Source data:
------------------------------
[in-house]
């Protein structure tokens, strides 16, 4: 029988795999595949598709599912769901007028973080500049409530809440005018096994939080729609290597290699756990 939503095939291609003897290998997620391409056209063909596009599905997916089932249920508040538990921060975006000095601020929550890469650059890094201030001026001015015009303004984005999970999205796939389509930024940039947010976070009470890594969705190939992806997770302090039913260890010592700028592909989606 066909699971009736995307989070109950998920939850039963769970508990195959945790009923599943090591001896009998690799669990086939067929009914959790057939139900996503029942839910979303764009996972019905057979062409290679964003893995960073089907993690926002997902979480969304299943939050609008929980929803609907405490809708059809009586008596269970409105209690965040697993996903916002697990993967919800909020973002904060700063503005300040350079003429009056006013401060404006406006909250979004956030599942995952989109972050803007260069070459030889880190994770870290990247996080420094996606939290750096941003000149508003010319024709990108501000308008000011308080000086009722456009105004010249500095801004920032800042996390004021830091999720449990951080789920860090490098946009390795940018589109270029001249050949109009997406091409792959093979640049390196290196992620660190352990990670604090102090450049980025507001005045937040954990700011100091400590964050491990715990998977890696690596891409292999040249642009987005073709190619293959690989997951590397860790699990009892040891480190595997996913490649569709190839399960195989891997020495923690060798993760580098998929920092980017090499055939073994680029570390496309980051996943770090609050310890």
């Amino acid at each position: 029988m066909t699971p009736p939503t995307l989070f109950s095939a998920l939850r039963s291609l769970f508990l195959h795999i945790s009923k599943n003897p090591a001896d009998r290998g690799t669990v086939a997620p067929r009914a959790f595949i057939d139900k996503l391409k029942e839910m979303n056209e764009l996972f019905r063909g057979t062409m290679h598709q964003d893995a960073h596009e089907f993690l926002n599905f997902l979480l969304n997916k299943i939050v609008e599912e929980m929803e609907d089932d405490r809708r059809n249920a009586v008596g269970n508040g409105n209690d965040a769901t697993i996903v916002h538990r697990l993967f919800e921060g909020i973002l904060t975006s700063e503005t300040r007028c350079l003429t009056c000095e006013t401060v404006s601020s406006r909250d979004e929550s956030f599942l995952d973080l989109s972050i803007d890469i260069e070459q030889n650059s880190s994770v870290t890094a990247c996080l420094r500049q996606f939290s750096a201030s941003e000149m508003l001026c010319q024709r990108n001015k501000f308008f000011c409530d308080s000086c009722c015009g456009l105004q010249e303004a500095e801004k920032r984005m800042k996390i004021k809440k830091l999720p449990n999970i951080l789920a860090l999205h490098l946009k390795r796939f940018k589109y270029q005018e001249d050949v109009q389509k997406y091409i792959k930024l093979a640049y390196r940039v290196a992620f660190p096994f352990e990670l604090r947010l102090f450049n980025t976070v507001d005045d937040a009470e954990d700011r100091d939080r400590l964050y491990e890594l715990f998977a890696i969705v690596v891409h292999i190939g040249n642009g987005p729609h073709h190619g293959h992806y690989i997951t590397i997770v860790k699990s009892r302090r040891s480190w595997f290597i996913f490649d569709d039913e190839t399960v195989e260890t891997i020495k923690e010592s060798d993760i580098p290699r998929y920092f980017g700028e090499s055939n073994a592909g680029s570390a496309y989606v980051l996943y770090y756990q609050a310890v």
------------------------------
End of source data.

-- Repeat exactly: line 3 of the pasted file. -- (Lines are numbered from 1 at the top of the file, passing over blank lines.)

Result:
């Amino acid at each position: 029988m066909t699971p009736p939503t995307l989070f109950s095939a998920l939850r039963s291609l769970f508990l195959h795999i945790s009923k599943n003897p090591a001896d009998r290998g690799t669990v086939a997620p067929r009914a959790f595949i057939d139900k996503l391409k029942e839910m979303n056209e764009l996972f019905r063909g057979t062409m290679h598709q964003d893995a960073h596009e089907f993690l926002n599905f997902l979480l969304n997916k299943i939050v609008e599912e929980m929803e609907d089932d405490r809708r059809n249920a009586v008596g269970n508040g409105n209690d965040a769901t697993i996903v916002h538990r697990l993967f919800e921060g909020i973002l904060t975006s700063e503005t300040r007028c350079l003429t009056c000095e006013t401060v404006s601020s406006r909250d979004e929550s956030f599942l995952d973080l989109s972050i803007d890469i260069e070459q030889n650059s880190s994770v870290t890094a990247c996080l420094r500049q996606f939290s750096a201030s941003e000149m508003l001026c010319q024709r990108n001015k501000f308008f000011c409530d308080s000086c009722c015009g456009l105004q010249e303004a500095e801004k920032r984005m800042k996390i004021k809440k830091l999720p449990n999970i951080l789920a860090l999205h490098l946009k390795r796939f940018k589109y270029q005018e001249d050949v109009q389509k997406y091409i792959k930024l093979a640049y390196r940039v290196a992620f660190p096994f352990e990670l604090r947010l102090f450049n980025t976070v507001d005045d937040a009470e954990d700011r100091d939080r400590l964050y491990e890594l715990f998977a890696i969705v690596v891409h292999i190939g040249n642009g987005p729609h073709h190619g293959h992806y690989i997951t590397i997770v860790k699990s009892r302090r040891s480190w595997f290597i996913f490649d569709d039913e190839t399960v195989e260890t891997i020495k923690e010592s060798d993760i580098p290699r998929y920092f980017g700028e090499s055939n073994a592909g680029s570390a496309y989606v980051l996943y770090y756990q609050a310890v």